Lessons from Morphy

  Morphy is probably the best player for the beginning player to study. Alas there are precious few games to go on, for he lived before the growth in international tournaments and was denied a match by Staunton.

 

  Morphy more or less perfected the art of winning in open games: smooth, fast development, opening up lines for the attack, dynamic piece play throughout the game, ruthless cashing in of advantages, wonderfully imaginative combination play. Even against inferior opposition he plays with great energy and balance.

 


(249) morphy - duke/count [C41]

Model game 3.1: paris Model game 3.1: paris, 1858

1.e4 e5 2.Nf3 d6 3.d4 Bg4 4.dxe5 Bxf3 5.Qxf3 dxe5

 

 

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|rn-qkbnr|
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  Morphy had many contemporaries who could attack as well as he, but more than anyone Morphy knew how to create an attack out of the opening through accurate play. Here he already has a development advantage and the two bishops.

6.Bc4 Nf6 7.Qb3 keeping the initiative going 7...Qe7 8.Nc3 c6 9.Bg5

 

 

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  White needs only two more moves to complete his development - breathtakingly efficient work.

9...b5 just the wrong sort of move 10.Nxb5 cxb5 11.Bxb5+ Nbd7 12.0-0-0

  Black's pieces are treading on each other's toes.

12...Rd8 13.Rxd7 Rxd7 14.Rd1

 

 

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  a nicely-coordinated crossfire of pins

14...Qe6 15.Bxd7+ Nxd7 16.Qb8+ apparently dramatic...

16...Nxb8 17.Rd8#

  this masterpiece of economic development and slashing attack has become rightly famous; the final position is very neat 1-0

 


(250) morphy - meek [A43]

Model game 3.2: new orleans Model game 3.2: new orleans, 1857

1.e4 e6 2.d4 c5 3.d5 e5 4.f4 d6 5.Nf3 Bg4 6.fxe5 Bxf3 7.Qxf3 dxe5

 

 

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|rn-qkbnr|
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|+-pPp-+-|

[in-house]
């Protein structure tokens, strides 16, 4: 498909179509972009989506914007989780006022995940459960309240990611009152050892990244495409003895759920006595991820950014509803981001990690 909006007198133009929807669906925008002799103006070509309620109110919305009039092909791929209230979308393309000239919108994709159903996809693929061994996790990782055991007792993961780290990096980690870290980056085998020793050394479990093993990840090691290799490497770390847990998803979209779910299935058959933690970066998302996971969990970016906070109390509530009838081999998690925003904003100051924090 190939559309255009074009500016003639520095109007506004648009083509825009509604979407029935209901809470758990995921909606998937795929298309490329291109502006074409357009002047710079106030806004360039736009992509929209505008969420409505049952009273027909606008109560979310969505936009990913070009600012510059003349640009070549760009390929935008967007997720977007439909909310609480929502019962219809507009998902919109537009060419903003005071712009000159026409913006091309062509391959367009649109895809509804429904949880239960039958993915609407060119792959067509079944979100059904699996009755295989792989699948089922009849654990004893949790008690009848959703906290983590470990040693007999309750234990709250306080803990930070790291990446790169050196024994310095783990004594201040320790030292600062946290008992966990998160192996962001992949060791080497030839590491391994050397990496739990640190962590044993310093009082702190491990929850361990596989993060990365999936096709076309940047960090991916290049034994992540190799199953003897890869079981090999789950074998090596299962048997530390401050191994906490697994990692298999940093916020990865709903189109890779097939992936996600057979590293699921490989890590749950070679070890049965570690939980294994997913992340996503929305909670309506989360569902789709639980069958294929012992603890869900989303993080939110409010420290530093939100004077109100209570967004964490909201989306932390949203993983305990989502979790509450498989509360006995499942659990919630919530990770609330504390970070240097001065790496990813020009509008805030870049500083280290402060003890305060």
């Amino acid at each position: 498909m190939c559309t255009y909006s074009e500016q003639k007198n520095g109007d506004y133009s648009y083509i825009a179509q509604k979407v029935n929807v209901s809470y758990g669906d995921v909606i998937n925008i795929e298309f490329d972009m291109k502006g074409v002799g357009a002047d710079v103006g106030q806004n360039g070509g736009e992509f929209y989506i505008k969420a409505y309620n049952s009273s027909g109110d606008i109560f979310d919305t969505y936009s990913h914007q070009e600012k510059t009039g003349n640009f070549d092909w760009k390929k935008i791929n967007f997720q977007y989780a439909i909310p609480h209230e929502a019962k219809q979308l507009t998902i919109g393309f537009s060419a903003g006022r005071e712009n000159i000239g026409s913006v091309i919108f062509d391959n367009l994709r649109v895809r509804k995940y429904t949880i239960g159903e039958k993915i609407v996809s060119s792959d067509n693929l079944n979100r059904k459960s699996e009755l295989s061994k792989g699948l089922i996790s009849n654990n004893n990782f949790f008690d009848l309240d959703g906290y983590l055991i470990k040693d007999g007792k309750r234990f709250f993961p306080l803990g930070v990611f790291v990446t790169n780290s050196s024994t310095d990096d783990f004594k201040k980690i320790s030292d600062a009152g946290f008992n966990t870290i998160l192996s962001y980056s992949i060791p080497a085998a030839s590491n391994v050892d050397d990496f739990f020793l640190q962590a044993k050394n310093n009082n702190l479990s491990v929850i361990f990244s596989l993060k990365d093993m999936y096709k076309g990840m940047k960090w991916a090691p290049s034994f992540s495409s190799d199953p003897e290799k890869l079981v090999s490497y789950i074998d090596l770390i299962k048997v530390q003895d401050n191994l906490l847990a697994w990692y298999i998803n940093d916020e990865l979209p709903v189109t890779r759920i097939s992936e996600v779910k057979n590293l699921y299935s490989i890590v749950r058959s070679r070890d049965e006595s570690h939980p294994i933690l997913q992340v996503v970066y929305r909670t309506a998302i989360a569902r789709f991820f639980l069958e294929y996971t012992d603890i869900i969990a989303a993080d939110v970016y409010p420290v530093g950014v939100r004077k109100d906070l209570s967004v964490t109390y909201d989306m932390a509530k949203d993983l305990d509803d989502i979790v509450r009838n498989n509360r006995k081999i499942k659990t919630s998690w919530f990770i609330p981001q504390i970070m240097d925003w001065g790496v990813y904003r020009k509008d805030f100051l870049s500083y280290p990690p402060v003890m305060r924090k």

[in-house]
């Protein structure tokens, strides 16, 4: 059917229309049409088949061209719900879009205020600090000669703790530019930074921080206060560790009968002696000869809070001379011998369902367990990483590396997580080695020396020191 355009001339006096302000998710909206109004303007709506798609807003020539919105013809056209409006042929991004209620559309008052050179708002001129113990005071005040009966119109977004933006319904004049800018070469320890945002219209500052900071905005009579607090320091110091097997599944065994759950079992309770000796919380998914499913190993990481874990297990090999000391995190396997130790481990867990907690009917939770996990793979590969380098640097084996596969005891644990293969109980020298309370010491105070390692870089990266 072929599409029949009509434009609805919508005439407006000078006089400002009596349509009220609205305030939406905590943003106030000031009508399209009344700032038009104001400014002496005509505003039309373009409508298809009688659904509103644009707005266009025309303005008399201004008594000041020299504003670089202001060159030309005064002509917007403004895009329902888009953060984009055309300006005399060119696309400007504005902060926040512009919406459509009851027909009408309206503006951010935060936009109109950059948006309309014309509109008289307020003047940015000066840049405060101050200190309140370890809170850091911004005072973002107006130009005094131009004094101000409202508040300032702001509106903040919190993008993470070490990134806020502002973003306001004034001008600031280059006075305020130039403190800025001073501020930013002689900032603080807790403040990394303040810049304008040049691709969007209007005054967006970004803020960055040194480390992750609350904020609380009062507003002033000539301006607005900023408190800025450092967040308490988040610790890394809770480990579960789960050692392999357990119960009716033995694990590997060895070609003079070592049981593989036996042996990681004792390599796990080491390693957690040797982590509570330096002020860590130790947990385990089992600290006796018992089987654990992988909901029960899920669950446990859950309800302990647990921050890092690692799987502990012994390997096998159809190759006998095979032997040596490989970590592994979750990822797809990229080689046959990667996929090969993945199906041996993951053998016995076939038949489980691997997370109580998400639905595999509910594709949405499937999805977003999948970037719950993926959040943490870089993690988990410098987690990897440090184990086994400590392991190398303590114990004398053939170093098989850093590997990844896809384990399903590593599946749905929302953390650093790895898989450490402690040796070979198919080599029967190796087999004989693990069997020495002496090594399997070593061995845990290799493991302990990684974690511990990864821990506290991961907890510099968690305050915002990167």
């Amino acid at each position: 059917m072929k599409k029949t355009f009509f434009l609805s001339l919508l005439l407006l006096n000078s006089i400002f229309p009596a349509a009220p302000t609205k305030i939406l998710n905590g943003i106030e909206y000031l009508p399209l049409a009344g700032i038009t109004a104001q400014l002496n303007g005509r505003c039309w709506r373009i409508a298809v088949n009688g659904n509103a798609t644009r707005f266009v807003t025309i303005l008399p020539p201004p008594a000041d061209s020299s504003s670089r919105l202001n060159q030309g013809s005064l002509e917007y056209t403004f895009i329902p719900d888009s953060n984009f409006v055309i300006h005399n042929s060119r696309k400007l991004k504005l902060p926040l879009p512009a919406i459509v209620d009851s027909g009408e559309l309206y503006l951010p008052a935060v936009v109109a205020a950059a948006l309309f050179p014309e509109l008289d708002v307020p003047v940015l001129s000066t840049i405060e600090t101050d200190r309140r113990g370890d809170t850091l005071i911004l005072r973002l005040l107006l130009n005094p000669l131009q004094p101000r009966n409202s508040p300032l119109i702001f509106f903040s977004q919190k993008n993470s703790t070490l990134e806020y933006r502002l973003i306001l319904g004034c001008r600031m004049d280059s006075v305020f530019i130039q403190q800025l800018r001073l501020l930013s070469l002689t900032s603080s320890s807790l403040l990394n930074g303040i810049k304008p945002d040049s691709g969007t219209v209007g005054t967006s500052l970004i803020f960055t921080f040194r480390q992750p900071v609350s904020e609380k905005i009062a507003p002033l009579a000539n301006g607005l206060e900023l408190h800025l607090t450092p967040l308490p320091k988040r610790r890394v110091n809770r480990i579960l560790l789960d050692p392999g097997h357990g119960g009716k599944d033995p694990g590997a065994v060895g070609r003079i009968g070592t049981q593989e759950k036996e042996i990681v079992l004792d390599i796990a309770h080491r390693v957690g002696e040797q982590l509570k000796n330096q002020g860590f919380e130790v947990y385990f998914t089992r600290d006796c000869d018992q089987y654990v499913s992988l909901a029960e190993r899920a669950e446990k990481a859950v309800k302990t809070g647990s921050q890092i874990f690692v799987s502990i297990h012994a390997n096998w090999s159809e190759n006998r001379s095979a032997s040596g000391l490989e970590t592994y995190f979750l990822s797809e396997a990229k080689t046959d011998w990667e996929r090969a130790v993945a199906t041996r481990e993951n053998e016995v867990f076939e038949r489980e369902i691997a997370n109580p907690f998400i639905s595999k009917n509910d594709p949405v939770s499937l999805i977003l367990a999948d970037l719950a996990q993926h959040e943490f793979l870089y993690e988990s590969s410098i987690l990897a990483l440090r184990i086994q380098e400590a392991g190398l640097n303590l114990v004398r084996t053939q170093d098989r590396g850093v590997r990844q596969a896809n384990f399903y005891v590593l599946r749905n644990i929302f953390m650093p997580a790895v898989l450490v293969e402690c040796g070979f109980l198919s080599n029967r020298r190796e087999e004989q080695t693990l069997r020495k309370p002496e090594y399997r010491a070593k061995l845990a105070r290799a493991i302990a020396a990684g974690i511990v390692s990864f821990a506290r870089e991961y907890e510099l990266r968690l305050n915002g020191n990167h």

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  White has a development advantage and a passed d-pawn, all in seven moves!

8.Bb5+ Nd7 9.Nc3 Ngf6 10.Bg5 Be7 11.d6

 

 

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|r+-qk+-r|
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|R-+-K-+R|
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  a decoy

11...Bxd6 12.0-0-0 1-0

  Very deft.


(251) morphy - medley [C39]

Model game 3.3: london Model game 3.3: london, 1858

1.e4 e5 2.f4 exf4 3.Nf3 g5 4.h4 g4 5.Ne5 Nf6 6.Bc4 d5 7.exd5 Bd6 8.d4 Nh5 9.Nc3 Bf5 10.Ne2 Qf6 11.Nxf4 Ng3

 

 

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|R-BQK-+R|
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  a confused picture, where White's central hold is perhaps more secure

12.Nh5 Nxh5 13.Bg5 Bb4+ [13...Qg7] 14.c3 Qd6

 

 

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|R-+QK-+R|
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  White is offered material...

15.0-0 ...but completing development is more important

15...Ng7 16.Rxf5 Nxf5 17.Qxg4 Ne7 18.Re1

 

 

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  the last White piece enters the fight, and Black faces early defeat

18...h5 19.Qf3 Rh7

 

 

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  Well, White's pieces are well-placed, but how to push Black over the edge?

20.Bb5+ c6 21.dxc6 bxc6 22.Nxc6 Nbxc6 23.Bxc6+

 

 

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  the White force is perfectly coordinated and Black is helpless to defend all his pieces 1-0

 


(252) bird - morphy [C41]

Model game 3.4: london Model game 3.4: london, 1858

1.e4 e5 2.Nf3 d6 3.d4 f5 4.Nc3 fxe4 5.Nxe4 d5 6.Ng3 e4 7.Ne5 Nf6 8.Bg5 Bd6 9.Nh5 0-0 10.Qd2 Qe8 11.g4

 

 

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|rnb+qrk+|
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|PPPQ-P-P|
|R-+-KB+R|
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  White is pushing his luck

11...Nxg4 12.Nxg4 Qxh5 13.Ne5 Nc6

  Black is achieving his usual brisk development

14.Be2 Qh3 15.Nxc6 bxc6 16.Be3 Rb8 17.0-0-0

 

 

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|-rb+-rk+|
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  not an easy decision

17...Rxf2 bold but probably too optimistic

18.Bxf2 Qa3 the point 19.c3 Qxa2 20.b4 Qa1+ 21.Kc2 Qa4+ 22.Kb2 Bxb4 23.cxb4 Rxb4+ 24.Qxb4 Qxb4+ 25.Kc2

 

 

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|-+b+-+k+|
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  Black has some material back, and his initiative persists

25...e3 a clearance sacrifice

26.Bxe3 Bf5+ 27.Rd3 Qc4+ 28.Kd2 Qa2+ 29.Kd1 Qb1+ White is in an insoluble muddle 0-1

Chess Quotes

"I hate anyone who beats me."
— -- LISA LANE